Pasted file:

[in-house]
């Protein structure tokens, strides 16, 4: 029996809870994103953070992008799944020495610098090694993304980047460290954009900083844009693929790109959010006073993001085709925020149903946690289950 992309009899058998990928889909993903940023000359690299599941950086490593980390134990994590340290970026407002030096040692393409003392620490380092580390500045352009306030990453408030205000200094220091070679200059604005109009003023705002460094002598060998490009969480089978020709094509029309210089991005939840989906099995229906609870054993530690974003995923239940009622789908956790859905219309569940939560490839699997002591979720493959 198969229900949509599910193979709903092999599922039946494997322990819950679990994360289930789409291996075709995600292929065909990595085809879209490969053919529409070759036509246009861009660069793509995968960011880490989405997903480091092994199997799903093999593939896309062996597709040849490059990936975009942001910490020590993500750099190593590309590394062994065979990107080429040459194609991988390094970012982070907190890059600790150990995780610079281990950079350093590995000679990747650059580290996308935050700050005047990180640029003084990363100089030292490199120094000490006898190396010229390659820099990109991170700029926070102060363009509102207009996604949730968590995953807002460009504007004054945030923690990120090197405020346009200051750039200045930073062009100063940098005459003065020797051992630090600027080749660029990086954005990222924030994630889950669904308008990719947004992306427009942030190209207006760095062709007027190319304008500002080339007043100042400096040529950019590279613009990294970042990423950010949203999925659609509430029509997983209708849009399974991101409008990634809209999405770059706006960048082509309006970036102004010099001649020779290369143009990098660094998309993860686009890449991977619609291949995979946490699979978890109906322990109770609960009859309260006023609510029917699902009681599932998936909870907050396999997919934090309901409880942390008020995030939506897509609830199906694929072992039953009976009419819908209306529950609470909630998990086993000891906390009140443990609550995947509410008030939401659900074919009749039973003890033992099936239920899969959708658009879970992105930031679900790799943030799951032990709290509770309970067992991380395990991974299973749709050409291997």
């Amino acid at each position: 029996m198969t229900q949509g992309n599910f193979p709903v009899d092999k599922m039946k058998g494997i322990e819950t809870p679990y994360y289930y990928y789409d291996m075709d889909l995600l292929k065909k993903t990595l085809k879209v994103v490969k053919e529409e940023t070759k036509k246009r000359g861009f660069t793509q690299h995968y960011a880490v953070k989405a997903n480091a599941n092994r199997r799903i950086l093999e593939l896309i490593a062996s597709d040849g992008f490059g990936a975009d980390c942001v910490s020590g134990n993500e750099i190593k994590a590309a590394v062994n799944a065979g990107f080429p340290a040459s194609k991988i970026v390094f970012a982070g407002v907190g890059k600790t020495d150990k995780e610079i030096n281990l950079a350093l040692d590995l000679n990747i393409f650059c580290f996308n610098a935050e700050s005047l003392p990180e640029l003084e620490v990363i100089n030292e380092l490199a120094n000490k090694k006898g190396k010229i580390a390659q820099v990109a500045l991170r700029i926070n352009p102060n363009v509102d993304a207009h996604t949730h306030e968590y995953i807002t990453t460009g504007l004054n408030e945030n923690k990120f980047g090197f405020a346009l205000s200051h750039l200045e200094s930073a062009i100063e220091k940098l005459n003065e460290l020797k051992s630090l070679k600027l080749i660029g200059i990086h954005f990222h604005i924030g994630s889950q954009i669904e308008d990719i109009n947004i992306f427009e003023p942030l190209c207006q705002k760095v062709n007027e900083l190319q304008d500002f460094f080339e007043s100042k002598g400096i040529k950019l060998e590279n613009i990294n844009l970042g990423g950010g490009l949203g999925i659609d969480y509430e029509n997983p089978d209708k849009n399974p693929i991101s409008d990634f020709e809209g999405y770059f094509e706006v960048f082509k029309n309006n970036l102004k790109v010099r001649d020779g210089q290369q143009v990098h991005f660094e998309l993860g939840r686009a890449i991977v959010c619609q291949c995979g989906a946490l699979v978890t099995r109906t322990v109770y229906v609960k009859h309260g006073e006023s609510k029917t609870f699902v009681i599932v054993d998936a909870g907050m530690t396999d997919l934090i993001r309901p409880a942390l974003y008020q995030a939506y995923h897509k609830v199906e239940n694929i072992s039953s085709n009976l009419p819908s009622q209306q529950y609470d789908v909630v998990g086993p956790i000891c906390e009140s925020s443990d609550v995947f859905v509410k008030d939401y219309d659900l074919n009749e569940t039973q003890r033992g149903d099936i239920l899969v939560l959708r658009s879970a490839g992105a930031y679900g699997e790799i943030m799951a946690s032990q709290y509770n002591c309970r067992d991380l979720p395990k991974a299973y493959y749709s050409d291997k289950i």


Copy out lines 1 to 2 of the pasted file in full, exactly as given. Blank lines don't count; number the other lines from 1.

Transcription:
[in-house]
């Protein structure tokens, strides 16, 4: 029996809870994103953070992008799944020495610098090694993304980047460290954009900083844009693929790109959010006073993001085709925020149903946690289950 992309009899058998990928889909993903940023000359690299599941950086490593980390134990994590340290970026407002030096040692393409003392620490380092580390500045352009306030990453408030205000200094220091070679200059604005109009003023705002460094002598060998490009969480089978020709094509029309210089991005939840989906099995229906609870054993530690974003995923239940009622789908956790859905219309569940939560490839699997002591979720493959 198969229900949509599910193979709903092999599922039946494997322990819950679990994360289930789409291996075709995600292929065909990595085809879209490969053919529409070759036509246009861009660069793509995968960011880490989405997903480091092994199997799903093999593939896309062996597709040849490059990936975009942001910490020590993500750099190593590309590394062994065979990107080429040459194609991988390094970012982070907190890059600790150990995780610079281990950079350093590995000679990747650059580290996308935050700050005047990180640029003084990363100089030292490199120094000490006898190396010229390659820099990109991170700029926070102060363009509102207009996604949730968590995953807002460009504007004054945030923690990120090197405020346009200051750039200045930073062009100063940098005459003065020797051992630090600027080749660029990086954005990222924030994630889950669904308008990719947004992306427009942030190209207006760095062709007027190319304008500002080339007043100042400096040529950019590279613009990294970042990423950010949203999925659609509430029509997983209708849009399974991101409008990634809209999405770059706006960048082509309006970036102004010099001649020779290369143009990098660094998309993860686009890449991977619609291949995979946490699979978890109906322990109770609960009859309260006023609510029917699902009681599932998936909870907050396999997919934090309901409880942390008020995030939506897509609830199906694929072992039953009976009419819908209306529950609470909630998990086993000891906390009140443990609550995947509410008030939401659900074919009749039973003890033992099936239920899969959708658009879970992105930031679900790799943030799951032990709290509770309970067992991380395990991974299973749709050409291997």